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Jeff Leach: Boyfriend Experience: Fringe 2012

Note: This review is from 2012

Review by Steve Bennett

Everyone loves a good redemption, so Jeff Leach’s conversion from drug-taking sex addict to (semi-)responsible boyfriend and stepfather should form the skeleton of a classic Edinburgh hour.

Unfortunately, this is an ending without a show, as the payoff is preceded by a jumble of uncomfortable crowd interaction and bad ideas, with all the narrative drive as a can of Alphabetti Spaghetti.

The trigger for Boyfriend Material is the documentary that ‘half-Russell Brand, half Johnny Knoxville’ Leach made for BBC Three, exploring his shallow quest for notches on the bedpost. It casts a long shadow over this show as there’s an unsaid assumption that we’re all aware of it, or have watched it, as he speaks a lot of the reaction and consequences without directly addressing what the programme was.

It seems that both the film, and his original actions, caused some distress to his family and those he slept with. ‘I felt like a supporting player in the Jeff Leach Story’ one of his conquests told him… and that still seems to be the way he goes through life still.

He needs things to go his way, unhappy when people don’t react the way he wants. More times than is comfortable, he takes issue with the audience for not laughing with him, or not answering his personal questions with the candour he demands. There’s an impish smile, but it’s clear he’s vexed. And how does he responds to the critics who don’t shower him with praise? By reading out their reviews out in a stupid, sarcastic voice like he’s eight years old.

In an over-long bit of pre-gig blether, he bangs on about this being a place of honesty, how he’s always going to be truthful, yadda, yadda, yadda… But it sounds like posturing, like much of his act: I don’t remember Richard Pryor making such a song and dance about this honesty – his just got with his stories and let the authenticity shine through.

Leach ever properly explains what he used to be like, pre-therapy, as he assumes we know from his TV show or just from the way he looks in his drainpipe jeans and sleeveless T-shirt and waistcoat; nor how he U-turned his life – it’s just enough to known that as he got older, he thought he should act more maturely. Yet these are the elements o the ‘journey’ he wants to take us on.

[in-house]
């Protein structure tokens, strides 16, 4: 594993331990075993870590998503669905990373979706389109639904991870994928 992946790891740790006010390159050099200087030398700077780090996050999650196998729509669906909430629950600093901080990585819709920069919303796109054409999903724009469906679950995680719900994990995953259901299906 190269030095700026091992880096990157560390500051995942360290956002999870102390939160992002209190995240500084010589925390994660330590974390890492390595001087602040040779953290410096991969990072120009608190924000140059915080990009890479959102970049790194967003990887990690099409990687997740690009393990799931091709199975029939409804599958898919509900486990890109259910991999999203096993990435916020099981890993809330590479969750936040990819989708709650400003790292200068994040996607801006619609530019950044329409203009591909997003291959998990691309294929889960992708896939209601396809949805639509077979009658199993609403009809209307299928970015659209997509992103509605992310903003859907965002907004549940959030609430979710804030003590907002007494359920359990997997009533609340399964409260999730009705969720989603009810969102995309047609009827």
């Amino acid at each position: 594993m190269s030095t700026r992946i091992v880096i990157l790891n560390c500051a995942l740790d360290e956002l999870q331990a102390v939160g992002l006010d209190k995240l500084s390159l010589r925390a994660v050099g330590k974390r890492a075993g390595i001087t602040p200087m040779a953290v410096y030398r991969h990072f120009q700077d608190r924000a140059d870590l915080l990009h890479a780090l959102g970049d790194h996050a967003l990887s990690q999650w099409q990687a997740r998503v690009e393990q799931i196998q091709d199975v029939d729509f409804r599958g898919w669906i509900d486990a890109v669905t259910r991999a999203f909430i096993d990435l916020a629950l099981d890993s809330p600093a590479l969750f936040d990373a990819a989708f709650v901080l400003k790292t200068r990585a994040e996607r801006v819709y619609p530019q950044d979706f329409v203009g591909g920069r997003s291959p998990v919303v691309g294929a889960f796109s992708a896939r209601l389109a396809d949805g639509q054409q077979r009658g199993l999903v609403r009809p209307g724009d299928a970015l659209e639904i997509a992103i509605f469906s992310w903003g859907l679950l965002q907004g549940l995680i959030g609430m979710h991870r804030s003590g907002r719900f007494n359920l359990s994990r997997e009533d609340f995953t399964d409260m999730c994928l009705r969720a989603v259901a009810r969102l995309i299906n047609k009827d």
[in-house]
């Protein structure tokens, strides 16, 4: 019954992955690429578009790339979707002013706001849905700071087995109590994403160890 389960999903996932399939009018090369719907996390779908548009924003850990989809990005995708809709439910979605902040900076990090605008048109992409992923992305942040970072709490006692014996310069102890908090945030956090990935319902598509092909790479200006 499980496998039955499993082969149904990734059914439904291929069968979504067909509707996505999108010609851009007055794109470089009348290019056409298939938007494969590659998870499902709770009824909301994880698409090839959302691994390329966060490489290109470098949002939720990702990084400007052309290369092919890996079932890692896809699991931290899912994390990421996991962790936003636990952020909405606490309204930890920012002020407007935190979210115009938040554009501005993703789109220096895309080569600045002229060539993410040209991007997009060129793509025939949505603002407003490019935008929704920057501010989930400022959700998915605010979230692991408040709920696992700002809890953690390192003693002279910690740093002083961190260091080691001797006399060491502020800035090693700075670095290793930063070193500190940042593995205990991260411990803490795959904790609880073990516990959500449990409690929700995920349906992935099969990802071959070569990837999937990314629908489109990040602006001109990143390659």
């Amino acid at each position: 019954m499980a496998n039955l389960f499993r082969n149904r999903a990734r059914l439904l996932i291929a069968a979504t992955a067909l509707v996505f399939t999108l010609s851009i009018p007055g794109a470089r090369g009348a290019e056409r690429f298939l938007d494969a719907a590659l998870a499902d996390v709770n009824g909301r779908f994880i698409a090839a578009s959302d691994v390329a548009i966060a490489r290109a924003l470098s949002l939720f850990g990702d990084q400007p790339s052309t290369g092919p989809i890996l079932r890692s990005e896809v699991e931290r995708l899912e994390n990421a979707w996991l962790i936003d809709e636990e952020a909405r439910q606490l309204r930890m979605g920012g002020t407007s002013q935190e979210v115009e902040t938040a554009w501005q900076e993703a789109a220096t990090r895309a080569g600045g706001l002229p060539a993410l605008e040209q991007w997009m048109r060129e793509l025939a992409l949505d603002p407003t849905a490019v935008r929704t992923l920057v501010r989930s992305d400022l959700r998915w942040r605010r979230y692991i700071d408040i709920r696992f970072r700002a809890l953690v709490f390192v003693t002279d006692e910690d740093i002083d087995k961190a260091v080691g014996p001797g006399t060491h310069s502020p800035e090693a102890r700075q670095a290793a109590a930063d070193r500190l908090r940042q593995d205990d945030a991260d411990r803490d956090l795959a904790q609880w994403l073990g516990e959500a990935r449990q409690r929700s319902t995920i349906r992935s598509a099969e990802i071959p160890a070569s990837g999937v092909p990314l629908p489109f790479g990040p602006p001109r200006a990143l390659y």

Not that ‘mature’ exactly springs to mind with some of his material. There’s a sketch here were he imagines sex with him as if it an actual theme park ride, a catalogue of easy double entendres which ends with him writhing around the stage in simulated bad sex that’s just embarrassing.

Elsewhere, a Texan Republican who shares his name is mocked, simply by reading out his manifesto which reveals – shock! he’s a far right-winger – rap lyrics are exposed for being unromantic, and Samantha Brick, who wrote the Daily Mail article about how she was never taken seriously because she was so beautiful is mocked for being ‘a fucking ugly woman’. These are fish in a barrel and he’s taking an AK-47 to them.

In his favour, Leach has got enthusiasm on stage, and some of his improvised banter with the audience, when he’s not so aggressive with them, does pay off – even if it does involve channelling the likes of Tony Law or Russell Kane; he never seems to be entirely his own man.

He’s got many of the stereotypical personality defects of the stand-up – a raging ego, parent issues, a need to be the centre of attention – but only rarely does he have the ability to convert this into solid comedy.

Review date: 4 Aug 2012
Reviewed by: Steve Bennett
Reviewed at: Gilded Balloon

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